Irish Moss Seaweed  

Botanical Name: Chondrus crispus

 Common Names:  Irish Moss, Carrageen, Hebridean Moss, Pearl Moss, Irlandisches Moos (German)

 Family:  Gigartinaceae

Parts Used: Dried Thallus (young shoots)

Botany & Identification:  Irish Moss is a member of the division Rhodophyta (the red seaweeds), and is commonly found on rocky shorelines below and just above the low tide mark. Found on both sides of the Atlantic Ocean, it can be commonly found and harvested all year round. It is rarely found out of the water except at the spring low tides. It is extremely variable in appearance: branches are broad, flat, narrow, or twisted and brown, yellow, red or white. Its darker colour bleach to white/yellow in sunlight. It is identifiable by touch – wiry, bushy consistency unlike other species of seaweed. It rarely exceeds 15-20cm in height, and its branches/fronds are between 2-15mm. The best way to tell it apart from a similar species Mastocarpus stellatus is its lack of grooves, warts or bladders. (These two seaweeds can be used interchangeably as a food anyway.)

Growing & Harvesting:  Caragheen is best harvested in spring & summer but can be collected year round. Use scissors and cut at least one third of the way up the holdfasts so the thallus (its shoots) of the seaweed can regrow. Once harvested, wash thoroughly and leave outside to dry, turning them over occassionally. It doesn’t matter if it is damp or rainy outside, they will still dry. Seaweeds are very effective at absorbing heavy metals & pollutants so it is extremely important to harvest in clean waters.

Edibility & Nutrition: Caragheen is edible, and very nutritious. It doesn’t really have a flavour, more a ‘texture’ of gloopiness. Irish Moss has a high mineral content, and is said to contain 15 of the 18 elements found in the body including iodine, bromine, iron calcium, potassium, sodium and magnesium.

Constituents: a trio of polysaccharides collectively called ‘carragheenan’, up to 80% mucilage, mineral salts & vitamins A and B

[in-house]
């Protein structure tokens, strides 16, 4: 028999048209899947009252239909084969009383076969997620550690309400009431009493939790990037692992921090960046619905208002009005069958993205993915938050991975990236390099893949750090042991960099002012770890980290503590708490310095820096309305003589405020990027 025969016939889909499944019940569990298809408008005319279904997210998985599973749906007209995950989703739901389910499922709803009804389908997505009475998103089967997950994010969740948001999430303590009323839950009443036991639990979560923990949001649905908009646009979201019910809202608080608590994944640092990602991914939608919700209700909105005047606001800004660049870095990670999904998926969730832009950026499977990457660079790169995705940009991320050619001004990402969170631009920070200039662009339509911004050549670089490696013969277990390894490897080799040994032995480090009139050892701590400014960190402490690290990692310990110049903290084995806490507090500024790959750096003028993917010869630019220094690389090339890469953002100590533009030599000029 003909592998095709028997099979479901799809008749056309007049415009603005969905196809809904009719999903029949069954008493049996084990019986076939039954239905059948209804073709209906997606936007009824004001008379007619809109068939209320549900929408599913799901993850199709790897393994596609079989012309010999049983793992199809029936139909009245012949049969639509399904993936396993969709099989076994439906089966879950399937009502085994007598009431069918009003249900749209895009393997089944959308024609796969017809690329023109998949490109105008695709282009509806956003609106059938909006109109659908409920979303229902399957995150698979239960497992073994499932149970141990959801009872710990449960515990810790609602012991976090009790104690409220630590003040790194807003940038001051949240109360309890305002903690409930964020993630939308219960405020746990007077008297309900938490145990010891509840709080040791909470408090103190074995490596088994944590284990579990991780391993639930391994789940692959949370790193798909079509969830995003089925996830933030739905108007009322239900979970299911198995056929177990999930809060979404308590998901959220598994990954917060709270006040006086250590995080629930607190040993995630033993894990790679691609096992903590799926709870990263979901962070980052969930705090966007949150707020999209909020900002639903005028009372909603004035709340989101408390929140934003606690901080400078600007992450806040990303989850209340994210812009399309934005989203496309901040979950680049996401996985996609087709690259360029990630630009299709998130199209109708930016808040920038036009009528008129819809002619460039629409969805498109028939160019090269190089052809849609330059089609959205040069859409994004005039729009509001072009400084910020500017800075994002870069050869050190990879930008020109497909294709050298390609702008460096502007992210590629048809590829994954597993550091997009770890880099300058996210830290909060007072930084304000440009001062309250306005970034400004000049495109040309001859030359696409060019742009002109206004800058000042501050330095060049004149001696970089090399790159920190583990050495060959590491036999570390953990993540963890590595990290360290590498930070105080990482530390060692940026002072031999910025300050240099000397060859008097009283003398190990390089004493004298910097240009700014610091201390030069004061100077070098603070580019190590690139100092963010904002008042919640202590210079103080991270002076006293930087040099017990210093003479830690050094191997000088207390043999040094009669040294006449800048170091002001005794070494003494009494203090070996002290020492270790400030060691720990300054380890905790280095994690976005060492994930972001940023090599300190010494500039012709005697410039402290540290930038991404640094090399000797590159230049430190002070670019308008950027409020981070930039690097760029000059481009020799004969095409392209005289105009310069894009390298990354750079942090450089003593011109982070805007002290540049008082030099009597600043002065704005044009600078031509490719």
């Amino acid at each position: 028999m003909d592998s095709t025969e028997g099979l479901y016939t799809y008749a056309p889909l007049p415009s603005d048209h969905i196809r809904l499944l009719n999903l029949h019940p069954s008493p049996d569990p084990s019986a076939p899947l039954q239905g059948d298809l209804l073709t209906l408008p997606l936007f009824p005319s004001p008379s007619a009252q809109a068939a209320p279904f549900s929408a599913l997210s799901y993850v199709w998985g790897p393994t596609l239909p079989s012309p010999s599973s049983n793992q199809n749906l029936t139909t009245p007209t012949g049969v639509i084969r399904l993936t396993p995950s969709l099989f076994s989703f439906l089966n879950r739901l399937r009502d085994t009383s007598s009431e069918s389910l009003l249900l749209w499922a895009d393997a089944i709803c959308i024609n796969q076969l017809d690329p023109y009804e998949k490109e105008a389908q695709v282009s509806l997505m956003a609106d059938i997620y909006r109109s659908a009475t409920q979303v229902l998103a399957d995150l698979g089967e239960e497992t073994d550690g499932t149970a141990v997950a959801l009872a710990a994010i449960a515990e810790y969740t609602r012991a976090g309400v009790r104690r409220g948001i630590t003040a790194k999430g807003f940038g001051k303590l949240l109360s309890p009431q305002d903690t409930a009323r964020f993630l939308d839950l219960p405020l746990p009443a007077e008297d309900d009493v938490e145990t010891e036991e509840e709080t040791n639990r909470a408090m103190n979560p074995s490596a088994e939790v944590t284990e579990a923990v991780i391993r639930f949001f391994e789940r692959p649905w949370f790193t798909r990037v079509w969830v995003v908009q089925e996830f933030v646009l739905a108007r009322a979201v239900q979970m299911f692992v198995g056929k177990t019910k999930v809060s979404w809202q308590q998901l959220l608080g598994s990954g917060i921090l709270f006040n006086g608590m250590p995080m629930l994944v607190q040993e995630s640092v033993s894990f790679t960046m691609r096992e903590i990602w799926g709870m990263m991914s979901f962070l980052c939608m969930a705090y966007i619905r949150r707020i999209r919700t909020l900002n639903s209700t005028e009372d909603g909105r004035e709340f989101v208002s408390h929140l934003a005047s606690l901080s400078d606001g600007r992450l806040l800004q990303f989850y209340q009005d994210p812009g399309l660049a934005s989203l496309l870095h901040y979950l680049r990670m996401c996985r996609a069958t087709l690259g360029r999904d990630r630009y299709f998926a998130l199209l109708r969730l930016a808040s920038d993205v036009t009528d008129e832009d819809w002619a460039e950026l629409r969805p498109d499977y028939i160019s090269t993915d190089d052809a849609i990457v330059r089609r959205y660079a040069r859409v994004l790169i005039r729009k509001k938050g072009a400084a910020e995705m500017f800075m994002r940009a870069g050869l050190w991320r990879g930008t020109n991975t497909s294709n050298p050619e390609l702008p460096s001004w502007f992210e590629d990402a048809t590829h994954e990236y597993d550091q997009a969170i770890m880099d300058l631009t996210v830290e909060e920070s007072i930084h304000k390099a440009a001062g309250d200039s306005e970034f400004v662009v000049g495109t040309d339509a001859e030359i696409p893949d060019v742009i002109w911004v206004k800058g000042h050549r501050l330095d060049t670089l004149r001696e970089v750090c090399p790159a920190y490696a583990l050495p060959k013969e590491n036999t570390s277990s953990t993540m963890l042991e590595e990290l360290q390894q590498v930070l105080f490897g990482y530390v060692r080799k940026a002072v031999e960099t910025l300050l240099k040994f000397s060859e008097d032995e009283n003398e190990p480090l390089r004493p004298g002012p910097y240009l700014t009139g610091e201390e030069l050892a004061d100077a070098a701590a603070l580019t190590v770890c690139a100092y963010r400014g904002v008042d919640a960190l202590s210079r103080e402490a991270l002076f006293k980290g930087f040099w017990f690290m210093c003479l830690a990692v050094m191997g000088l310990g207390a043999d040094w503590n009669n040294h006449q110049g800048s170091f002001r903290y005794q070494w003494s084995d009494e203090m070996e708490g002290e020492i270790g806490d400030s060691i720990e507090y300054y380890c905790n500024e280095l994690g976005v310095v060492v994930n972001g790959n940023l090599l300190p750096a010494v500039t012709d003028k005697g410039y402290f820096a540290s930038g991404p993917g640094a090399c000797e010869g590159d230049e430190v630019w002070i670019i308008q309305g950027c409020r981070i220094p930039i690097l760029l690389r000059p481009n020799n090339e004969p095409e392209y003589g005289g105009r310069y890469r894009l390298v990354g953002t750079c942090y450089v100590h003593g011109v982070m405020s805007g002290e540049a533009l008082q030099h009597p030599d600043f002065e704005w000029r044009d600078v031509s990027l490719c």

Qualities: Nourishing, Restoring, Cooling, Moistening

Tastes: Sweet, Salty, Bland

Medicinal Actions: Anti-Catarrhal, Anti-Coagulant, Anti-Inflammatory, Anti-Microbial, Anti-Tussive, Demulcent, Emollient, Expectorant, Hypotensive, Nutritive, Pectoral, Tonic, Vulnerary

Chondrus crispus


Demulcent –

  • Irish Moss is soothing & cooling to all mucous membranes of the body. It is very effective in counterbalancing irritation, dryness or infection in the lungs, respiratory passages, bladder and urinary system, and the stomach and gastrointestinal tract
  • It can be used to treat GIT conditions like diarrhoea, duodenal and peptic ulcers
  • Its high polysaccharide content make it an effective prebiotic for healthy gut bacteria


  • It is also very soothing to the surfaces of the body and can be used to treat conditions like eczema, psoriasis, dry and chapped skin, rashes, dermatitis, sunburn
  • A decoction of the dried seaweed makes a good base for ointments, creams & gels


  • Irish Moss is said to strongly increase Kapha through nourishing & increasing the blood, fluids and tissues of the body
  • This is a remedy for the individual with chronic weakness leading to systemic dryness. e.g. haemorrhage, dehydration, childbirth, insufficient breast milk, TB or other chronic diseases
  • A useful tonic for long term convalescnce and rest


  • Caragheen has an anti-coagulant action, and can lower blood pressure & cholesterol if used over a long period of time


The iodine content of this seaweed have led to its use in treating goiter and other thyroid issues

History & Folklore:

  • Irish Moss has long been used for its gelling properties and is one of the industrial sources of Carragheenan: a thickener and stabiliser in food products like ice cream, canned pet food, mousses, salad dressings and instant desserts. It is also known as E407, E407b.
  • It was also traditionally used in the soap industry and to marble paper.
  • This seaweed was consumed as a famine food during the Irish potato famine. Its use spread from Ireland to the USA via the Irish immigrants.
  • Used for respiratory ailments recorded in Ireland as early as 1810

Preparations & Dosages:

Decoction: This is best decocted to bring out its mucilage, and there are numerous traditional recipes for Irish Moss decoctions with Iceland Moss, Comfrey Root, & honey to treat lung conditions, sore throats or wasting diseases. It can also be decocted with cocoa or just milk for a convalescent drink. Drink freely

Tincture: take 1-2ml three times a day

Cautions & Contraindications:

Generally very safe with a few cautions: seaweeds contain naturally high levels of iodine which may not be suitable for some.

Caution for those with shellfish/fish allergies as harvested seaweeds can’t be guaranteed not to contain parts of these. Caution in harvesting from polluted waters. Caution when taking anti-coagulant medicines.


Bunker, Francis et al (2010) Seaweeds of Britain & Ireland, Wild Nature Press

Complete Herbal

Grieve, Maude

Herbs 2000

Hoffman, David (1996) Complete Illustrated Guide to the Holistic Herbal, Element Books Publishing, Shaftesbury, Dorset

Holmes, Peter (2007) The Energetics of Western Herbs: A Materia Medica Integrating Western and Chinese Herbal Therapeutics, Vol. 1, 4th Edition, California: Snow Lotus Press

Irish Seaweeds

Medicinal Herb Info

Mountain Rose Herbs

New Way Herbs–chondrus-crisp

Wright, John (2009) Edible Seashore, Bloomsbury Press, London

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